Senate and House Hearings Move DADT Repeal Forward
February 23, 2010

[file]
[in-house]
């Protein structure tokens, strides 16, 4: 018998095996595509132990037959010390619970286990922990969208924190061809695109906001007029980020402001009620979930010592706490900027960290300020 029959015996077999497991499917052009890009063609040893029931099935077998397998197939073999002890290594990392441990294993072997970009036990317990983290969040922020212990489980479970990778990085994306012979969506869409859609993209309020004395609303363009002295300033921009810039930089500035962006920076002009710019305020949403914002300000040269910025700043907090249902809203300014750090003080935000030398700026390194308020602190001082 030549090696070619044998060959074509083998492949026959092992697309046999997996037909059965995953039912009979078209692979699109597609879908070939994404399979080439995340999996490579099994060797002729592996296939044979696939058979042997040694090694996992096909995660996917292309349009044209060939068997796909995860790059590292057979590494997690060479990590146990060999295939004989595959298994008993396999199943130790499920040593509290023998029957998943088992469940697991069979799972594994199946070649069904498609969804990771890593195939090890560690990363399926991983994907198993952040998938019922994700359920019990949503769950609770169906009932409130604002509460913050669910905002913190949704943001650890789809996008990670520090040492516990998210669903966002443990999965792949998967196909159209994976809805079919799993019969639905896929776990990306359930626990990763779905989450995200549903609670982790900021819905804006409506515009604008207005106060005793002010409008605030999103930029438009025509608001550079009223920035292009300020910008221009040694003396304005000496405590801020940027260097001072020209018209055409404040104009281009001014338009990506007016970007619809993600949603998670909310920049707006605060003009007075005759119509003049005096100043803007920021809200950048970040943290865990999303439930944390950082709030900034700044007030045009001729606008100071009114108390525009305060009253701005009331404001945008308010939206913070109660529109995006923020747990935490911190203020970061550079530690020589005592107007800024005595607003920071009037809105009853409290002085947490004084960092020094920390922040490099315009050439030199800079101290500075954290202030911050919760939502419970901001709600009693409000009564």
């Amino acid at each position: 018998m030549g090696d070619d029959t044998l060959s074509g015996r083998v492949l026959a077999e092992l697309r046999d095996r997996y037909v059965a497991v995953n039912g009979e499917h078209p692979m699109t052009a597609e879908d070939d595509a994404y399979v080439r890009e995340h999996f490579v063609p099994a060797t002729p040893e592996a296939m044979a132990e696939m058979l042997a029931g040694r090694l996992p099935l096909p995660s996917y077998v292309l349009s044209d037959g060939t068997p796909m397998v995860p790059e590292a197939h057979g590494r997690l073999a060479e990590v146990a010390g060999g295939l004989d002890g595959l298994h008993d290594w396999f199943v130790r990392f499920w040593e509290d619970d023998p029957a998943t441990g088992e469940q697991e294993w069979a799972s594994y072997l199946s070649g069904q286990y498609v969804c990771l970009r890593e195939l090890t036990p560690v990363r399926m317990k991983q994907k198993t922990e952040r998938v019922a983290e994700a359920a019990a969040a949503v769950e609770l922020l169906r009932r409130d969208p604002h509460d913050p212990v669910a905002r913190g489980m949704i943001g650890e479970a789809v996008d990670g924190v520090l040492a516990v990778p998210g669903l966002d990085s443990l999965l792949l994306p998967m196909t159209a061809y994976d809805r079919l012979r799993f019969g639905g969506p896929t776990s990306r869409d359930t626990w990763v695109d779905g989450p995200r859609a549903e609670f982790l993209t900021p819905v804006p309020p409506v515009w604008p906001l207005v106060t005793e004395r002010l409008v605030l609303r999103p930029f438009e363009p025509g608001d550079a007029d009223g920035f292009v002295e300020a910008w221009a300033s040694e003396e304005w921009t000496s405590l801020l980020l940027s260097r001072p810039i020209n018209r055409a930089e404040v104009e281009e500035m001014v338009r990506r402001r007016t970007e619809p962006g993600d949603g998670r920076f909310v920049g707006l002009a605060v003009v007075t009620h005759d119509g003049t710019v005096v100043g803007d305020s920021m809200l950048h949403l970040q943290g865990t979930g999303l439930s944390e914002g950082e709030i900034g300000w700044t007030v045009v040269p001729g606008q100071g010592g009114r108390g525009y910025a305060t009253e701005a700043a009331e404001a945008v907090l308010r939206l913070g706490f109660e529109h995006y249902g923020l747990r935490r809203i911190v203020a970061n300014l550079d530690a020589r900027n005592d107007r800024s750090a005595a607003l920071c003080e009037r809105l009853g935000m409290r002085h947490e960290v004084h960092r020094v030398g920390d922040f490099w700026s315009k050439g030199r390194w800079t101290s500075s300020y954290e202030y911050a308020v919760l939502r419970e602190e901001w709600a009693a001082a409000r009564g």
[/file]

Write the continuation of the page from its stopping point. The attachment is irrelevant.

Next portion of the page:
Today, the Armed Services Committees of the Senate and House held concurrent hearings regarding defense authorization requests for Fiscal Year 2011. General George Casey, Chief of Staff of the Army, and John McHugh, Secretary of the Army, appeared before the Senate Committee, while General Norton A. Schwartz, Chief of Staff of the Air Force, and Michael Donley, Secretary of the Air Force, appeared before the House Committee. Nearly all of the testimony and questions focused on the wars in Iraq and Afghanistan, the impact of the wars on the force, weapons system acquisition, and other important defense related topics. Despite the fact that the hearings were focused on these matters, it is clear that some members of both committees had “Don’t Ask, Don’t Tell” (DADT) on their minds. During the Senate hearing, Chairman of the Senate Armed Services Committee Carl Levin, D-Mich., pointed out that previous testimony before the Committee by Secretary Robert Gates and Chairman Michael Mullen made it clear that these top leaders believe DADT needs to be repealed – and that the military’s only remaining question is “how” to implement this repeal. Moreover, in character with his newfound disregard for the conclusions of the Secretary of Defense and the Chairman of the Joint Chiefs of Staff that DADT must go, Senator John McCain, R-Ariz., asked General Casey if the service chiefs’ opinions should weigh heavily in evaluating repeal. Based on this question, it is obvious that Senator McCain has chosen to ignore that the military’s top leaders have already committed to repealing DADT – and are not reviewing “if” discharges should be stopped, but how to implement open service. He is obviously grasping for straws to support his flip-flop on the issue of repealing DADT. In 2006, he said, “the day that the leadership of the military comes to me and says, ‘Senator, we ought to change the policy,’ then I think we ought to consider seriously changing it.” Now that military leadership had done just that, Senator McCain is making desperate attempts to find someone in the military that agrees with how he wants to handle DADT. On the other side of the Capitol, Congressman Vic Snyder, D-Ark., asked Secretary Donley if he is aware that there are different standards for discharges under the DADT law in different areas of the U.S. Secretary Donley acknowledged that DADT is being applied inconsistently across the U.S., and that the legal community is aware of the problem. Based on this acknowledgement, it hard to believe that any inconsistently applied law can be said to be, as Senator McCain has previously put it, “working well.” Commenting on today’s hearings, Jarrod Chlapowski, an advocate on DADT for the Human Rights Campaign, said, “today, there were no surprises in the testimony provided by General Casey and General Schwartz. In recent testimony before the Senate Armed Services Committee, Secretary Gates and Chairman Mullen made it clear that ‘Don’t Ask, Don’t Tell’ needs to be repealed and that the military must investigate how to best do so. General Casey and General Schwartz raised no fundamental concerns with this approach.” Today’s hearings helped move us closer to repeal of DADT by showing that the leaders of our Army and Air Force support the course laid out by Secretary Gates and Chairman Mullen.